Tofino’s district office might welcome a new employee next year.
Tofino’s Emergency Program Executive Committee has asked council to consider hiring a part-time emergency coordinator to develop and maintain local emergency plans, support volunteer-based programming and coordinate training.
Tofino held its first 2016 budget meeting on Oct. 20 and documentation from the meeting suggests the coordinator would earn about $25,555 per year.
The district has not had an emergency coordinator since Eric Graham left the position in 2013 and was not replaced.
Graham’s departure dropped the district’s emergency coordination responsibilities onto the desk of community sustainability manager Aaron Rodgers.
Rodgers told the Westerly he would welcome a part-time coordinator because he’s only able to commit about four hours a week to emergency programming.
“I think there’s too much work for it to be on the side of my desk. It would help improve the emergency program so that we’re prepared for when disaster strikes in any form of any size,” he said.
“We are prepared now but having someone who is committed and on it will just make sure we’re that much more prepared…and the community can sleep at night knowing that someone’s taking care of it.”
Rodgers said the importance of effective emergency coordination is often overlooked.
“No one cares about it until the day an earthquake happens or a landslide happens,” he said.
“It requires energy and it’s just not the type of position that can be done off to the side of someone’s desk. I’d feel more comfortable if there was somebody who had eyes on it more often.”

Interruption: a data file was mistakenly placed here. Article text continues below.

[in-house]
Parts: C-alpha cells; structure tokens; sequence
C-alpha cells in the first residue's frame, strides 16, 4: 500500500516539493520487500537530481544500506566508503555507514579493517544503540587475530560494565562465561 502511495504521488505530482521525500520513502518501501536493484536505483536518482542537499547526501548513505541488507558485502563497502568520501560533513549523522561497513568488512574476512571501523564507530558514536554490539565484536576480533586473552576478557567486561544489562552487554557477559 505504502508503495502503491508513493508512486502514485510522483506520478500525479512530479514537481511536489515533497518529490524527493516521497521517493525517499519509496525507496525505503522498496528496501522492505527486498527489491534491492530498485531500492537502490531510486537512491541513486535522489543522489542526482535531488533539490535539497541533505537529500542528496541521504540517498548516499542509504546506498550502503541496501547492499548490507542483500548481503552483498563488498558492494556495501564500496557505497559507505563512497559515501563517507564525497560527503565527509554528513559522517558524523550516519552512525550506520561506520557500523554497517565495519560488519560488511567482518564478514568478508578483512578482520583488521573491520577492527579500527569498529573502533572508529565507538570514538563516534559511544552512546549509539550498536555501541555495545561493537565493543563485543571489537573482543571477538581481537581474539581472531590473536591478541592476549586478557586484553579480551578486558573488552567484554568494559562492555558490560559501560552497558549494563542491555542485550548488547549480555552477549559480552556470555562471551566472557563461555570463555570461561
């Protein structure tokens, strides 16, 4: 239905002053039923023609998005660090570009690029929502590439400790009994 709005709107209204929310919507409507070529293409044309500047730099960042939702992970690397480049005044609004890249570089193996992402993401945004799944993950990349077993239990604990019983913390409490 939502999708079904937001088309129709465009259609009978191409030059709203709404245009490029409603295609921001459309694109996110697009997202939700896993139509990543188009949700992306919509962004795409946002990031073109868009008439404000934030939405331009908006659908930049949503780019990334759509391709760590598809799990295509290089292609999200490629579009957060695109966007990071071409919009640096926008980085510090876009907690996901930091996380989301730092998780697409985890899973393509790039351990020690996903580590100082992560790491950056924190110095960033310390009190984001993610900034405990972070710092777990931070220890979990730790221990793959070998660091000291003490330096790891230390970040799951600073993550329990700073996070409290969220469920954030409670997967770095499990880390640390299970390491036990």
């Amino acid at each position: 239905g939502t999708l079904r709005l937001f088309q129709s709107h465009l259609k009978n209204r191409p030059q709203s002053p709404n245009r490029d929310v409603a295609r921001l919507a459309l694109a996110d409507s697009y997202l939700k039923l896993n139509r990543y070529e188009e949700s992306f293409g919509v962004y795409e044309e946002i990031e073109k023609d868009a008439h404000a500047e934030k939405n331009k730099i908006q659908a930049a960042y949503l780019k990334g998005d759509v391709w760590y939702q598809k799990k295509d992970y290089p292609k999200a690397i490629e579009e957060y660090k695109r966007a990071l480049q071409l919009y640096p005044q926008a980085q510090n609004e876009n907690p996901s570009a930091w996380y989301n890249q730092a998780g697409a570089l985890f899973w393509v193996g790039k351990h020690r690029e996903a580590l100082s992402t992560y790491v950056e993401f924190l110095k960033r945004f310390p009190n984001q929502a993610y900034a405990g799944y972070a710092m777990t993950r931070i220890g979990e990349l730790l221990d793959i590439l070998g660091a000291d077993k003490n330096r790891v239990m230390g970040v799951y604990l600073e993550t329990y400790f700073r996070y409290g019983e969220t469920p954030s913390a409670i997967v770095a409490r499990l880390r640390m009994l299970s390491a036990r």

Tofino CAO Bob MacPherson said emergency management would stay under Rodger’s community sustainability umbrella but the part-time employee would free Rodgers up to focus on other things.
“There will still be some management oversight required from Mr. Rodgers but I’m hoping it’s less time than he’s currently spending,” MacPherson said.
Tofino has put a keen eye on emergency management this year as the district launched a new volunteer position, with a $5,000 stipend, in June to put together a community-wide emergency communications strategy.
The position was awarded to Brent Baker.
“Brent’s doing a great job,” Rodgers said. “He’s out there in the community and I’m really pleased with what he’s been able to accomplish so far.”
He said Baker is putting together an emergency information brochure as well as a new evacuation map for the district.
Tofino also kicked off monthly testing of its two tsunami sirens in July and Rodgers said these sirens will continue to be heard on the first Friday of every month for the rest of the year.
The volunteer position and siren testing were recommendations brought to the district from the Emergency Program Executive Committee, which Rodgers noted has been very active since being struck last year.
“They recognize the importance of preparing ourselves for emergencies,” he said.